Following safeguarding practices around child strip-searches is “vital”, the policing minister said, as a report revealing failures was branded “deeply concerning”.
Of the almost 3,000 strip-searches of children by police in recent years, more than half have taken place without an appropriate adult present, research by the Children’s Commissioner’s office showed.
Dame Rachel de Souza said the findings demonstrate “evidence of deeply concerning practice” with “widespread non-compliance” with statutory safeguards, and added that children are “being failed by those whose job it is to protect them”.
Policing minister Chris Philp said he will be taking up the findings of the report with the police.
In her report, Dame Rachel said that, while she accepts that strip-searching children can be necessary in limited situations, it is an “intrusive and potentially traumatic power” which must be subject to “robust safeguards”.
The research, showing data for forces across England and Wales, revealed that a total of 2,847 strip-searches took place between 2018 and mid-2022 of children aged between eight and 17.
The vast majority of youngsters strip-searched were boys (95%).
About 38% of children strip-searched were black, and the report found that black youngsters were up to six times more likely to be strip-searched when compared with national population figures, while white children were around half as likely to be searched.
The report described this as a “pronounced and deeply concerning ethnic disproportionality” and Dame Rachel branded it “utterly unacceptable”.
The commissioner ordered the report after the Child Q scandal, which came to light last March.
The 15-year-old black schoolgirl was strip-searched by police while on her period after being wrongly suspected of carrying cannabis at school.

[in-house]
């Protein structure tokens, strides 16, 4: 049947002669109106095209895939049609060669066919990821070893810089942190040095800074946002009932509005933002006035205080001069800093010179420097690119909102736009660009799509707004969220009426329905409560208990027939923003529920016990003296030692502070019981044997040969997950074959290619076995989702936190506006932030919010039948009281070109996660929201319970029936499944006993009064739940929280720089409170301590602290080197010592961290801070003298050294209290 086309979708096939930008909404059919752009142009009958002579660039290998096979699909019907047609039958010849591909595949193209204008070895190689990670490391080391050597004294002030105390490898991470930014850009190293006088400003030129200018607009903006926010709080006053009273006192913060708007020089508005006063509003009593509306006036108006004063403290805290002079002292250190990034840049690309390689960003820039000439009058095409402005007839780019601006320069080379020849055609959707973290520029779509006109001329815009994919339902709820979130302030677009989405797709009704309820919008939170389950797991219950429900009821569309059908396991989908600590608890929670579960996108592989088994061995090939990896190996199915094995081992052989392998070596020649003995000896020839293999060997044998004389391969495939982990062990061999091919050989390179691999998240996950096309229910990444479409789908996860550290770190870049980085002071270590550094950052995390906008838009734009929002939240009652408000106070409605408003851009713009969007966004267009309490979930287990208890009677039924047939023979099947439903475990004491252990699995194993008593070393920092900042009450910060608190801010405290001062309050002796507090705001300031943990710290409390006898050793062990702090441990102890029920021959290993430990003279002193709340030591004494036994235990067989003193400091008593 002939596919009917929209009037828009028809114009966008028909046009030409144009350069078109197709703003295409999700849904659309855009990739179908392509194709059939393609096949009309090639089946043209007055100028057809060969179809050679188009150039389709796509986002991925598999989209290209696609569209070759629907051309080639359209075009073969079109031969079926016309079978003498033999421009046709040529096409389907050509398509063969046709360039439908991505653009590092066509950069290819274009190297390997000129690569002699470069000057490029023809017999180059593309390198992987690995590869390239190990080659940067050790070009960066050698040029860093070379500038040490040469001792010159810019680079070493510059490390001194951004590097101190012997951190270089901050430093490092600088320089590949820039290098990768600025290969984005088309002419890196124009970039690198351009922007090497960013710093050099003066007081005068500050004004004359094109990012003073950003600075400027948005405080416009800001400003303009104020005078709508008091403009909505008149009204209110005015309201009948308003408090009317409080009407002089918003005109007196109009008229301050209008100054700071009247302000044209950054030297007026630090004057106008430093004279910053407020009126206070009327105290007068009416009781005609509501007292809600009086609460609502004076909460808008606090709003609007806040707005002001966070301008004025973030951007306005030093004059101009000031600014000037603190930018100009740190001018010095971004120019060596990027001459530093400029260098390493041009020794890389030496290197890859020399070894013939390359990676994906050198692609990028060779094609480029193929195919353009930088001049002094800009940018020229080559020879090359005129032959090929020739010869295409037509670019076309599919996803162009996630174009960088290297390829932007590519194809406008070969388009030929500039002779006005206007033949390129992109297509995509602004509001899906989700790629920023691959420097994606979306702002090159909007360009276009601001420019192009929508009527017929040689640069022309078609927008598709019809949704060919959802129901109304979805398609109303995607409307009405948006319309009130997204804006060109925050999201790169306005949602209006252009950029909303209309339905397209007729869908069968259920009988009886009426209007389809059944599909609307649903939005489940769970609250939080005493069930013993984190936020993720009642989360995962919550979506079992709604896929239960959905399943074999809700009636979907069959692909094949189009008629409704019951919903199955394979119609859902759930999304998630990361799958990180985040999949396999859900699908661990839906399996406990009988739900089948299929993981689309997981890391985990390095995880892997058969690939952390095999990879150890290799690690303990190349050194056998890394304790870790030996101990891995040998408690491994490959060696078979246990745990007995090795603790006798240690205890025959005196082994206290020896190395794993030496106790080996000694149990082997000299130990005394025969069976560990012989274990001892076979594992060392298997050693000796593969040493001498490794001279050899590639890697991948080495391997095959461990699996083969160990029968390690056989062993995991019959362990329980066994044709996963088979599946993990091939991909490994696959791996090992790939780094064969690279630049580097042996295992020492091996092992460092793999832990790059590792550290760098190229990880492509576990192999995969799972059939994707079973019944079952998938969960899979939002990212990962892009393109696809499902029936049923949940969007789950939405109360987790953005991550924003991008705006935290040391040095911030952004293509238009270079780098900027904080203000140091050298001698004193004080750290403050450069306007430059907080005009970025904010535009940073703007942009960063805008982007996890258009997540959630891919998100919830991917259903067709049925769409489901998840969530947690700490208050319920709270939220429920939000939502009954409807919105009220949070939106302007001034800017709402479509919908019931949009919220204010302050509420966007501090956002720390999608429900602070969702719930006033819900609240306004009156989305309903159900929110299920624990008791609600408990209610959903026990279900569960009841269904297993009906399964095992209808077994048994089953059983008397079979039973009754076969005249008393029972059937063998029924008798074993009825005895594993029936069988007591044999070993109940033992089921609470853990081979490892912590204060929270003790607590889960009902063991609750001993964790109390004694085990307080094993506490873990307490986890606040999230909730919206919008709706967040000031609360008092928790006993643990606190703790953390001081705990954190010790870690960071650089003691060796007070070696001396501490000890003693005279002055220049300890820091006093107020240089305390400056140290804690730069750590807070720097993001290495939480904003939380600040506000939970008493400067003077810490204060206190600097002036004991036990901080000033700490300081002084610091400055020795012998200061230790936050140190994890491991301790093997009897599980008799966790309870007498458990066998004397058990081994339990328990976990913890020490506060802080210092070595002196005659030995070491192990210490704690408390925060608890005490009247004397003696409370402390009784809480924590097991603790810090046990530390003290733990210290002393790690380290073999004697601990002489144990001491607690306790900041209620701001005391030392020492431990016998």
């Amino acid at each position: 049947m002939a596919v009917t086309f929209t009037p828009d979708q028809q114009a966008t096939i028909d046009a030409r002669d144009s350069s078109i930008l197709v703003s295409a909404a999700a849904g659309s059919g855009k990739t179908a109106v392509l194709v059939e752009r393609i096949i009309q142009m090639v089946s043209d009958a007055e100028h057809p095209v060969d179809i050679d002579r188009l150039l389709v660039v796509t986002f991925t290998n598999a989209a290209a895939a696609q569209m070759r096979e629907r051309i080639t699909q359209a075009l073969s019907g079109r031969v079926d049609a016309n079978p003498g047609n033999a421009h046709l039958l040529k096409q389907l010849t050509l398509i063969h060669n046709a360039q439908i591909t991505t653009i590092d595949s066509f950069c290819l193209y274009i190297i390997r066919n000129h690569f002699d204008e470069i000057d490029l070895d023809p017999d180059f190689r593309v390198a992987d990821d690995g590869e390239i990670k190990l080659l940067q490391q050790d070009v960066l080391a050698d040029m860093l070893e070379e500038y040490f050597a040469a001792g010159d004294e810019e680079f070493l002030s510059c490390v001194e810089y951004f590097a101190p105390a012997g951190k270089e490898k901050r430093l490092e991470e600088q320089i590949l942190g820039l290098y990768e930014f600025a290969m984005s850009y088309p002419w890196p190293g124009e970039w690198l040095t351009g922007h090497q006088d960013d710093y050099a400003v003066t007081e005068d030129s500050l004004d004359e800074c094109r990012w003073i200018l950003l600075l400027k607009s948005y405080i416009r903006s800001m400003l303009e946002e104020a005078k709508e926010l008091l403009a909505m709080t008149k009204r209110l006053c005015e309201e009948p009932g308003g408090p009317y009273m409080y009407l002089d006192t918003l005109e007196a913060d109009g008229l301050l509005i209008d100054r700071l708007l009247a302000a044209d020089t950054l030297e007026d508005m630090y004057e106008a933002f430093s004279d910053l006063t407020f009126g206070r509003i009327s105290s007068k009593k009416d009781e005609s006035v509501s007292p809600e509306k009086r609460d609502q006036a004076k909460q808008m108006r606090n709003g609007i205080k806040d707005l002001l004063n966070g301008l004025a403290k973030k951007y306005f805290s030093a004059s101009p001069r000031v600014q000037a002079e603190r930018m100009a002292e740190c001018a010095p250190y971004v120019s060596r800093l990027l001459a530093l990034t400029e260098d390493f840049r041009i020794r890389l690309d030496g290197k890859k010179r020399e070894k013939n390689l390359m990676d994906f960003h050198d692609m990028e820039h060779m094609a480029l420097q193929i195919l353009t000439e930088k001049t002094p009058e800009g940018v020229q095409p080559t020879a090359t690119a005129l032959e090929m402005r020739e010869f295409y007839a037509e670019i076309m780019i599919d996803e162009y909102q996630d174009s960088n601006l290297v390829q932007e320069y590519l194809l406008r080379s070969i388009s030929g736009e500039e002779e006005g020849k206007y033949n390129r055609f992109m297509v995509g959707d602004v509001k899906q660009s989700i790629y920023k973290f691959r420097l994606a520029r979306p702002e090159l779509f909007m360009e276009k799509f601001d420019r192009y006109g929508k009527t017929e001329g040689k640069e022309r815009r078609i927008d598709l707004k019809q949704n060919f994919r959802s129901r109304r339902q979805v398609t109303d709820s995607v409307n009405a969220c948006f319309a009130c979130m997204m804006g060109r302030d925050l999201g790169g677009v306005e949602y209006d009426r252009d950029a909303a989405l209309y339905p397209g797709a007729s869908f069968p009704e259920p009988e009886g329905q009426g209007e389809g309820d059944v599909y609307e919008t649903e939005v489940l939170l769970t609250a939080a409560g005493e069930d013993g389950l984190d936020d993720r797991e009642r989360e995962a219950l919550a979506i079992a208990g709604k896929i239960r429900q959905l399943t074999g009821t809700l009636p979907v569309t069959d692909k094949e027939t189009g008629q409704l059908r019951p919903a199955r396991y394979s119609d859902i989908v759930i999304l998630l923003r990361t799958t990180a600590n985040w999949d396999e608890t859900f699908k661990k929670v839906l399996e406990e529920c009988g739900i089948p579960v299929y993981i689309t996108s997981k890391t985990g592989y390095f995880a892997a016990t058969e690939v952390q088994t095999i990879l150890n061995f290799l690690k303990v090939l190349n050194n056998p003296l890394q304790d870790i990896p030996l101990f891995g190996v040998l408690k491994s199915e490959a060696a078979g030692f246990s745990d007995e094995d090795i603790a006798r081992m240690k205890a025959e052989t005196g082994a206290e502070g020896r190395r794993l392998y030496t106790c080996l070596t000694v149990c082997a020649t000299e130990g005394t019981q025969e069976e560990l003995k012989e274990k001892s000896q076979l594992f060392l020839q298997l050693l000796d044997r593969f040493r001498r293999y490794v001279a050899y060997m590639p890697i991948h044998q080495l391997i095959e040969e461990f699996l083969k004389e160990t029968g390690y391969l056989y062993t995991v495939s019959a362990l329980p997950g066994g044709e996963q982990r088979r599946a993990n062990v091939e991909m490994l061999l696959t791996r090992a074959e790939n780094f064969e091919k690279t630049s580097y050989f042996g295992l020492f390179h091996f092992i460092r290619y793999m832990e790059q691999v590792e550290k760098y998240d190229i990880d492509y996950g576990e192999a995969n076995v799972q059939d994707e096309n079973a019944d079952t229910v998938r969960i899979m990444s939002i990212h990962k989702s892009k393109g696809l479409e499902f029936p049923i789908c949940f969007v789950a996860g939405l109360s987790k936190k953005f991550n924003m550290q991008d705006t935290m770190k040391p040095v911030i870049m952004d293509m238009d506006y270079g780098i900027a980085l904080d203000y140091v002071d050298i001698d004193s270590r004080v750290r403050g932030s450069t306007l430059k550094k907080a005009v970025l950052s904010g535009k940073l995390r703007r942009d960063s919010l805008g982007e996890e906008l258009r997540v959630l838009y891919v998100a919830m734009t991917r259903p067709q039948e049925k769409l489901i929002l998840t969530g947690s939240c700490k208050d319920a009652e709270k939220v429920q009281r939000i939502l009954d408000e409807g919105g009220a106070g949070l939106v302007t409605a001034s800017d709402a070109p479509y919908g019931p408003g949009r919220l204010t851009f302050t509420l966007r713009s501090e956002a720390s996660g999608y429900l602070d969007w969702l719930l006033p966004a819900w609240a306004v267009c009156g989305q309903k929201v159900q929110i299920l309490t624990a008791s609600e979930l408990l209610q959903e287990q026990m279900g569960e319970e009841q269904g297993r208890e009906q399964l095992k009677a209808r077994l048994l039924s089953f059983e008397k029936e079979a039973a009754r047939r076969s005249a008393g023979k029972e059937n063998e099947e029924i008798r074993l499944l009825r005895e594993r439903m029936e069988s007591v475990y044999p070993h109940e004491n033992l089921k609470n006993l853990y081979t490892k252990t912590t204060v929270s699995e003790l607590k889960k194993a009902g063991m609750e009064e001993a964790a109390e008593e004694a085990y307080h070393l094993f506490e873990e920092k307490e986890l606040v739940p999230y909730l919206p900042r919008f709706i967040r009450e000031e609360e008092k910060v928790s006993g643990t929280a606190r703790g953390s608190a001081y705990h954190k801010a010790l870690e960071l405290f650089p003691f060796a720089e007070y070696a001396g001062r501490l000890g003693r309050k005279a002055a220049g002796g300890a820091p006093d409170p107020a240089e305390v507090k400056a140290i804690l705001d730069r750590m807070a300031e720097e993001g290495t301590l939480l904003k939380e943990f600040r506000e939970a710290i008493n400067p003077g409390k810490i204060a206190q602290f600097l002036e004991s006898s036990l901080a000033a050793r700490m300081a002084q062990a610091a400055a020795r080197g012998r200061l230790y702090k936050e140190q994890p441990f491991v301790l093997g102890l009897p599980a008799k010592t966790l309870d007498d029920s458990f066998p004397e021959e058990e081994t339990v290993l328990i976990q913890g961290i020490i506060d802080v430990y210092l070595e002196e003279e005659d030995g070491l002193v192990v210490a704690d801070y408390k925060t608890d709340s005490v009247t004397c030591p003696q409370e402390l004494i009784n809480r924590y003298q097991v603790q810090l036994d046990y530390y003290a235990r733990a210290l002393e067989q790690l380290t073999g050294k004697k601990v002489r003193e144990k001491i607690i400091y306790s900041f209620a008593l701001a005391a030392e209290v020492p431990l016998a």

Scotland Yard apologised and said the strip-search at the girl’s school in 2020 without another adult present “should never have happened”.
Speaking on LBC radio, Mr Philp said strip-searches are necessary on occasion because drug dealers get young people to hide drugs in intimate body cavities.
“Where they get young people to do that, often it is coercive, often those young people are being exploited, and it is vital that we identify that exploitation so the young people concerned can be safeguarded,” he said.
“Sometimes the only way of doing that is to search an intimate body cavity. When that happens it is vital that it is done according to the codes of practice.
“Dame Rachel’s report identifies occasions when that isn’t happening. That deeply concerns me and I am going to be taking that up with the policing community to make sure those codes of practice are being followed.”
Charities have criticised the findings of the report as “shameful” and called for officer training to be reviewed in order to ensure young people are kept safe.
Among its recommendations, the report said the National Police Chiefs’ Council (NPCC) should publish an action plan on reforming stop and search practices, including strip-searches, of children.
It also called on the organisation to update its child-first approach to policing and publish a comprehensive strategy for ensuring that every police force takes a safeguarding-first approach to policing children.
Chief Constable Craig Guildford, NPCC lead for the ethics and integrity portfolio, said they will “carefully consider the findings” of Dame Rachel’s report.
He said it is “vital that any police interaction is handled sensitively, and that, when an officer considers it necessary to search a child, that it is carried out in line with legislation, policy, and procedure”.
He added: “We are working closely with the College of Policing, IOPC and other partners in order to inform best practice and to implement positive change wherever it is required.”
A Home Office spokesman said: “We take the concerns raised about children’s safeguarding extremely seriously. The Independent Office for Police Conduct is currently investigating several high-profile incidents of strip-search of children and it is vital that we await their findings.”
IOPC interim director-general Tom Whiting said they are working with the NPCC, Children’s Commissioner, the College of Policing and others “on issues including a lack of clarity in the legislation, the disproportionate impact of searches on certain groups, particularly black children, and the lack of regard to safeguarding of children”.